Two North Carolina commercial pilots are offering free aviation lessons through their “Fly For the Culture” non-profit program. Aviators Courtland Savage and Jerome Stanislaus teamed up to expose and orient Black children to career opportunities for qualified pilots. Savage, recalling how strange his desire to become a pilot sometimes felt because, “I never saw a pilot that looked like myself,” wanted to expose Black children to aviation early in their lives. He knew that seeing examples of Black pilots was critical to children forming self-perceptions that accommodated aspirations to fly.
Savage and Stanislaus started the program using their own money. After a local TV news program featured them taking to the skies with delighted children on board, the non-profit began receiving more donations. Now lots of young people are interested and the partners are teaching adults as well. Find out more by clicking below.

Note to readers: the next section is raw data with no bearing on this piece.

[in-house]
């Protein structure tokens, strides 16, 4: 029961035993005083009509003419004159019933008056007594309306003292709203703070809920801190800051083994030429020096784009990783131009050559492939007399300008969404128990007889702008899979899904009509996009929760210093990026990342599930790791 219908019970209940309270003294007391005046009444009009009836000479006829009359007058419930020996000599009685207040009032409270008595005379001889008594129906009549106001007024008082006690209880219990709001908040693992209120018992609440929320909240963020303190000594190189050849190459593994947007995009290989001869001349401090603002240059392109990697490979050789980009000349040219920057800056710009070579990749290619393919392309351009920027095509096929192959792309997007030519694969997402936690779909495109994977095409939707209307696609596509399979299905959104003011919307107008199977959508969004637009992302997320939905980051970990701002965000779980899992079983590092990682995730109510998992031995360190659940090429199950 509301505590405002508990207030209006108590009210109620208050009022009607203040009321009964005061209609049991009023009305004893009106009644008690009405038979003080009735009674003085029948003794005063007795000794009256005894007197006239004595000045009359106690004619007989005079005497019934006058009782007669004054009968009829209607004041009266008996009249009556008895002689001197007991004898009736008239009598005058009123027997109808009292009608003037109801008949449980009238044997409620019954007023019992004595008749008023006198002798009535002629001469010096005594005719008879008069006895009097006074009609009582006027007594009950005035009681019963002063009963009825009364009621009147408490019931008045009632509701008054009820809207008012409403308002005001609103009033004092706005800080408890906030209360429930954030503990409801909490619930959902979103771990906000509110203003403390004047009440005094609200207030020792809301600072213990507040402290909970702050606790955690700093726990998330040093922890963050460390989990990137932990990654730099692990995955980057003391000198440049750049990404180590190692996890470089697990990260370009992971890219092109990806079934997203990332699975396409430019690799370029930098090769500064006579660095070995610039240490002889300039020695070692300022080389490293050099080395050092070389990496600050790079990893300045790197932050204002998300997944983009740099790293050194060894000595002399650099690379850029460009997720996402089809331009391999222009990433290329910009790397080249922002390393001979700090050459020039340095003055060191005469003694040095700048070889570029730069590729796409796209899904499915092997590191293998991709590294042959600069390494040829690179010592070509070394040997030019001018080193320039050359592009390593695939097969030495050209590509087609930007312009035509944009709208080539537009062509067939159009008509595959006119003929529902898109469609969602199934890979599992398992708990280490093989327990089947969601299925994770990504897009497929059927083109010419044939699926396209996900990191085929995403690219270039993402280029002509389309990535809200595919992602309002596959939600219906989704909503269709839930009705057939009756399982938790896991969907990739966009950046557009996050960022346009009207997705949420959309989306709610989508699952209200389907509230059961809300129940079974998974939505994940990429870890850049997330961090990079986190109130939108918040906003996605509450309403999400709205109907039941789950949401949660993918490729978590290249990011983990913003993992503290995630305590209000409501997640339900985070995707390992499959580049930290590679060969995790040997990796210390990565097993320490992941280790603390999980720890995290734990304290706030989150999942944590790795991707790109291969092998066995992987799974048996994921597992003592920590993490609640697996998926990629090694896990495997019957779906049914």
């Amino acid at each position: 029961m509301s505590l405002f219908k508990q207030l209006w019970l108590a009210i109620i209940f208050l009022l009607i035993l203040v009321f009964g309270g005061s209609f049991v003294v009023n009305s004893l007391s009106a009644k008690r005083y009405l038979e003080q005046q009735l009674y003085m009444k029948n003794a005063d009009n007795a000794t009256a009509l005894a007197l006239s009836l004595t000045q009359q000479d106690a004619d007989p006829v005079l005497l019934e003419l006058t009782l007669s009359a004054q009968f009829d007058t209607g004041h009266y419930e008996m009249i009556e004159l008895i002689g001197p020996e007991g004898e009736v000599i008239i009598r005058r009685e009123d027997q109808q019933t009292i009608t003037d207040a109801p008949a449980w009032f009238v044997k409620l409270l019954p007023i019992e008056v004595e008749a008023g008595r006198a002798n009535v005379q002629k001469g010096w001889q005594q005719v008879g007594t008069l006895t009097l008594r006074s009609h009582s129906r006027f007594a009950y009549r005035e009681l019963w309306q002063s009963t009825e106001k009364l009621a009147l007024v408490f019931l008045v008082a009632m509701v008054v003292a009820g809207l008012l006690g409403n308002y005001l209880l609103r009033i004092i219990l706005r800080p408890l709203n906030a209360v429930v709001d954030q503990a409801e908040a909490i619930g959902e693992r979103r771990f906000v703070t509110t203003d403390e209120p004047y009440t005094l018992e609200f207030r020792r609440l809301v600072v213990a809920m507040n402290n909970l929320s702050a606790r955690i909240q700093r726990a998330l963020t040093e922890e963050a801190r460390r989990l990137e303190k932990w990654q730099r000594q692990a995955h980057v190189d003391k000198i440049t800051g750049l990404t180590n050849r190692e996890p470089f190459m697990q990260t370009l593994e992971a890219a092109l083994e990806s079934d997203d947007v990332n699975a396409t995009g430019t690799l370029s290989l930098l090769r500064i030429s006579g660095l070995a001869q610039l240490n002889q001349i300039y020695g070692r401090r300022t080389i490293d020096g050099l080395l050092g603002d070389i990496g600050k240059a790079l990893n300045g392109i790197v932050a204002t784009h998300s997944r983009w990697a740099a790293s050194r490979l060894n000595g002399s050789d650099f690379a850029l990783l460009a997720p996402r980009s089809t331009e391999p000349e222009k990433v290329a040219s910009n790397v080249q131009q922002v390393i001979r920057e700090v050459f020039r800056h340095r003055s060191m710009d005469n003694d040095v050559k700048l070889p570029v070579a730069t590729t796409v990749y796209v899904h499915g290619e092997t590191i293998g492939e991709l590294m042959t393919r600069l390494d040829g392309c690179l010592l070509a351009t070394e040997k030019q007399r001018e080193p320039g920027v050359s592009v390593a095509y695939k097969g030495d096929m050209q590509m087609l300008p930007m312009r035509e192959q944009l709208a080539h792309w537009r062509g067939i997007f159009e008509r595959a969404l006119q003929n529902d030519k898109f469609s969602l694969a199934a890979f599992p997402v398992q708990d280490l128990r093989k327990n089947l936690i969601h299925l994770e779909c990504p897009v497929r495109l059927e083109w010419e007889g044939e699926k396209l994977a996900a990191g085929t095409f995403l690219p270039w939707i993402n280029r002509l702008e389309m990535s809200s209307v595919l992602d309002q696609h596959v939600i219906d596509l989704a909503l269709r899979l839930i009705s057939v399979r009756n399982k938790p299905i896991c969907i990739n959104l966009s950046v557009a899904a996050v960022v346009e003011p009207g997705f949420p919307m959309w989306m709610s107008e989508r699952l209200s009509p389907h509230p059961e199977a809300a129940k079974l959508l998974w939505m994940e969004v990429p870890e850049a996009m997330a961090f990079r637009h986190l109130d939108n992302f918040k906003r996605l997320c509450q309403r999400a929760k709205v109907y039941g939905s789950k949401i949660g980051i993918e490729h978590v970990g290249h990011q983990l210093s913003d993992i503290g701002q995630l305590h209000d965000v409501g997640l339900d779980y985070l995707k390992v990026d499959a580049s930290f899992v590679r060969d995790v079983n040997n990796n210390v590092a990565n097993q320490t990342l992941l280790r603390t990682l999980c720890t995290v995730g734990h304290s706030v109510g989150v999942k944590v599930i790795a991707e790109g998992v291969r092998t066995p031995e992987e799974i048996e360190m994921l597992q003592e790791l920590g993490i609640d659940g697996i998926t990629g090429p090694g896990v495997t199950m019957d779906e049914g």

2019 November Newsletter, Youth and Community

Bullied Black Beauty Found Fashion Success Loving Her Dark Skin

Having previously left one school to avoid complexion bullying, 11-year-old Kheris Rogers was bullied at a second school by more people apparently stricken with an inability to comprehend the depth of her dark-complexioned beauty. Her smart family members went to work, seizing the opportunity to use what first appeared to be a problem, as a stepping stone to Rogers loving her beautiful skin tone even more. Her big sister posted photos of the 10-year-old beauty that went viral. Suddenly popular, Rogers—with more family support—designed a t-shirt that boasted the message “Flexin’ In My Complexion.” It too went viral, with help from celebrities like Lupita N’yongo. A clothing line has followed. In addition to Rogers’ presentation at New York Fashion Week, she’s been featured in a Nike ad and appeared on television.
Rogers plans to continue inspiring other young people to not only love, but celebrate, the beautiful color of their skin. Click below to read more details and be reminded to flex.

2019 November Newsletter, Youth and Community